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Proving Irrational Numbers


Date: 05/10/2000 at 22:48:43
From: Robert Dawson
Subject: Irrational numbers

I know that there are only three types of decimals:

  1) Terminating
  2) Repeating
  3) Non-terminating and non-repeating

I know and can prove that terminating and repeating decimals are 
always rational.

I know that non-terminating and non-repeating decimals are irrational. 
But I don't know how to prove that this is the case. How do you prove 
it?

Sincerely,
Rob Dawson


Date: 05/11/2000 at 02:27:25
From: Doctor Floor
Subject: Re: Irrational numbers

Hi, Rob,

Thanks for writing.

To prove that case 3 always yields irrational numbers we use indirect 
reasoning:

We can show that rational numbers - fractions - are always in category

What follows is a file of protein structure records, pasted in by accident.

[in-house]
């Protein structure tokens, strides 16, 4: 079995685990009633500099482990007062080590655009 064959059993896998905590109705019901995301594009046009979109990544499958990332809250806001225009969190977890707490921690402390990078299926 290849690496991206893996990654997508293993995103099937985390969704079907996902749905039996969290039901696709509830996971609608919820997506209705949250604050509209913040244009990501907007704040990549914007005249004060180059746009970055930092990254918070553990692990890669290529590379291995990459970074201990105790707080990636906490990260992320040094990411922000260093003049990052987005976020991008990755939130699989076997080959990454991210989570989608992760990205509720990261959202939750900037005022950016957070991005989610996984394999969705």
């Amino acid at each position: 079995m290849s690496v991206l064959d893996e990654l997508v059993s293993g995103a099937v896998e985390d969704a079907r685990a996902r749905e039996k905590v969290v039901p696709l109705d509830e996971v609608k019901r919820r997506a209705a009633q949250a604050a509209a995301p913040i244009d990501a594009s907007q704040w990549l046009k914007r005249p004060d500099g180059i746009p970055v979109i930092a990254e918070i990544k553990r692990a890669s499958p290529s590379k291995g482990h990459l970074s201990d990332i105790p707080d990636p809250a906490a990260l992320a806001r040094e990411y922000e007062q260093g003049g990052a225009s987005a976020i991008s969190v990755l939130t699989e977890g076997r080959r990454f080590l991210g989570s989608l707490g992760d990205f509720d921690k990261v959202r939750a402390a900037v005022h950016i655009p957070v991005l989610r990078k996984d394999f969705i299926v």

(1) or (2). This can be done by converting the fraction into a decimal 
by long division. After each step you get a remainder. After a couple 
of initial steps, you have to attach a zero to the remainder to 
continue on. Since the remainder is always smaller than the 
denominator of the fraction, there is only a limited number of 
numbers you can have to work with. The remainder might be 0 at some 
point; then you have case (1). If 0 does not appear, then at some 
point you will get a remainder that you have had before, and 
repetition is born, leading us to case (2).

If you need more help, just write back.

Best regards,
- Doctor Floor, The Math Forum
  http://mathforum.org/dr.math/   
    
Associated Topics:
Middle School Number Sense/About Numbers

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